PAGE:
The Perspective
   
SUMMER 2013

Water and Your Body

Water. Acqua. Agua. Eau. Maji. Tubig. Wasser. H2O. However you say it . . . water is the building block of life. NASA is even looking for it on Mars. It’s like a magic elixir. So much so that you can die in about three to five days without it.

The Water in Your Body Graphic

Water makes up about two-thirds of your body . . . that’s most of your body! It makes up large portions of your brain, your blood, your lungs, even your bones.

The function of water in your body is the key to keeping you healthy and mobile. Water helps maintain a normal body temperature, lubricates your spinal cord and other tissues, cushions your joints, aids in digestion, and eliminates waste through urination and perspiration.

It also boosts your energy by helping your heart pump blood more efficiently and effectively; helps your blood move oxygen through your body and transports nutrients to your cells.

So how much water do you need and where do you get it?

The answers vary depending on your body, your activity level, the weather, the climate, and your health. Here in the desert, we need more water because it is so dry and hot.

In the summer, desert dwellers must pay particular attention to how much water they drink and how they feel, especially people who work or exercise outdoors.

When exerting yourself in hot temperatures, remember to:

  • Drink plenty of water at regular intervals, regardless of your activity level. If you’re intensely exercising, drink two to four glasses of water or cool fluids each hour.
  • Limit alcoholic beverages because they are dehydrating.
  • Replace some of the salt and minerals your body loses through sweat by drinking fruit juices or sports drinks.
  • Drink water before, during and after exercising.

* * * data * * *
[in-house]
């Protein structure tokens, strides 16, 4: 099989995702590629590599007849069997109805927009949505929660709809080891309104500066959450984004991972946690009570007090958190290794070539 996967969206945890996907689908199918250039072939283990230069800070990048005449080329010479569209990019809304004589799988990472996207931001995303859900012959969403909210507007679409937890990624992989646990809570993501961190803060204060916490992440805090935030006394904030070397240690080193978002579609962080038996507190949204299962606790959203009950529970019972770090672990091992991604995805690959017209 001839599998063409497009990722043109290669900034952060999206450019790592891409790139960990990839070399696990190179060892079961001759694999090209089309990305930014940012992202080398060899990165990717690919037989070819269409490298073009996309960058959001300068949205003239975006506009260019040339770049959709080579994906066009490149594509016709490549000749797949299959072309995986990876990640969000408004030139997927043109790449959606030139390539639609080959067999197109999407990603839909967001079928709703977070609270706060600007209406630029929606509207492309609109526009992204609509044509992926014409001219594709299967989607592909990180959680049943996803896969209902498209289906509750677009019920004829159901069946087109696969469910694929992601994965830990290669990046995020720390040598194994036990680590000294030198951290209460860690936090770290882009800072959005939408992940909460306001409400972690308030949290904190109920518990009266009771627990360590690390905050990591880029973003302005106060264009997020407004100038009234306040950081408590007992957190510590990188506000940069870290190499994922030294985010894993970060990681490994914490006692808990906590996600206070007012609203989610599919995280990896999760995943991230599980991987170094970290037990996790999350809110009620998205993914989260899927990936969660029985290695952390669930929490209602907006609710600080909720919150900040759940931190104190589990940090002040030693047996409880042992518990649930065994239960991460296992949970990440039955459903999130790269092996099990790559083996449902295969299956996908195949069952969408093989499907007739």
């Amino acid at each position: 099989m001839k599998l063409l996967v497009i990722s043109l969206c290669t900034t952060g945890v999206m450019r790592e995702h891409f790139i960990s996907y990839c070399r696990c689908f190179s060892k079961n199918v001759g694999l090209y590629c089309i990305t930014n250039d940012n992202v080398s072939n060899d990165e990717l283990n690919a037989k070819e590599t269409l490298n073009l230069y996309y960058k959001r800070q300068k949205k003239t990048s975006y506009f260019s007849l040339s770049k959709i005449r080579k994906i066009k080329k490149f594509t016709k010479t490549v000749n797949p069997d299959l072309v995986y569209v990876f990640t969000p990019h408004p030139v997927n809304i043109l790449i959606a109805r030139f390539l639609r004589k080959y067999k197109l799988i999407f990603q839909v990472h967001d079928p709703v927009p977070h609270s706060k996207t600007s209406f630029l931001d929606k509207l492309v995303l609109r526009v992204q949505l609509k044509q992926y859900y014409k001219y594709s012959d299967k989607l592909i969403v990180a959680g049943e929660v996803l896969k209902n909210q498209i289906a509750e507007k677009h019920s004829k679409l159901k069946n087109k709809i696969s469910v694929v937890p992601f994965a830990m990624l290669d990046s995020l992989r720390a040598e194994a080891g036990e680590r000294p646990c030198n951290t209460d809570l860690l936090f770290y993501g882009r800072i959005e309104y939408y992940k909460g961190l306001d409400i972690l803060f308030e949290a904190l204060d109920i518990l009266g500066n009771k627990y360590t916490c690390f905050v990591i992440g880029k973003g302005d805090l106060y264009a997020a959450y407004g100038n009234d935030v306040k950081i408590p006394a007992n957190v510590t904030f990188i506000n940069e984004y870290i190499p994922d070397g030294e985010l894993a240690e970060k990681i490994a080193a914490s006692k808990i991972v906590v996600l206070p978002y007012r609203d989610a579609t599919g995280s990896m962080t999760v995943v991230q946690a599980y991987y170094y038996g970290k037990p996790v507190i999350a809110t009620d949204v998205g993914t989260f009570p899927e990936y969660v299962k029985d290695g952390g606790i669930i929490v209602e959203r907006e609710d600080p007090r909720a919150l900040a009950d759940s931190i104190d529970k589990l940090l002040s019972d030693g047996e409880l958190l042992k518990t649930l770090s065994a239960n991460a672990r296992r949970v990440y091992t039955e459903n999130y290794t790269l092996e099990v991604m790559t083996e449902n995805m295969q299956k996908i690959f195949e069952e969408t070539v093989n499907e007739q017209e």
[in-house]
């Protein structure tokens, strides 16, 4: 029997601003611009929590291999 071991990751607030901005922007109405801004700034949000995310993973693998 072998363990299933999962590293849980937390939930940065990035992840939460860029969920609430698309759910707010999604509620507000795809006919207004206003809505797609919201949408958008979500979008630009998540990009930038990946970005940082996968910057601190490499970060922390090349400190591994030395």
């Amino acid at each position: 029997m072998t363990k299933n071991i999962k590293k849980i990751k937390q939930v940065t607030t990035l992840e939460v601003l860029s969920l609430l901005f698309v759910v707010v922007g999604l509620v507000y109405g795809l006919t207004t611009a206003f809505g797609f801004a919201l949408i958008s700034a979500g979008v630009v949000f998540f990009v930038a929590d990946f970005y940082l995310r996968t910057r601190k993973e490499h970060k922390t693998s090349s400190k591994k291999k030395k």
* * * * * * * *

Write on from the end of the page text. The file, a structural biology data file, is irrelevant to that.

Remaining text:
• Plan well-balanced light meals because hot or heavy meals can increase your body temperature.

Increasing Your Water Intake

Some tips to increase your water intake include carrying a water bottle when you’re out running errands or at the office, and keeping a glass of water near your bedside. Fill freezer-safe bottles and take one with you so you can have ice-cold water all day. Opt for water instead of sodas or caffeinated drinks, which can be dehydrating.

Consider that about 20 percent of your water intake is from food. To maximize this benefit, choose fruits and vegetables with high water content like melons, tomatoes and leafy green vegetables. You even get water from broth soups, milk and juices.

Regularly drinking water even before feeling thirsty is a good practice since you are already slightly dehydrated by the time you feel thirsty.

If water weren’t so important NASA wouldn’t be searching for it as proof that life could be sustained on other planets – so drink up and stay healthy and hydrated!

To determine the amount of water your body needs, try using a Hydration Needs Calculator, like the one on www.weather.com.

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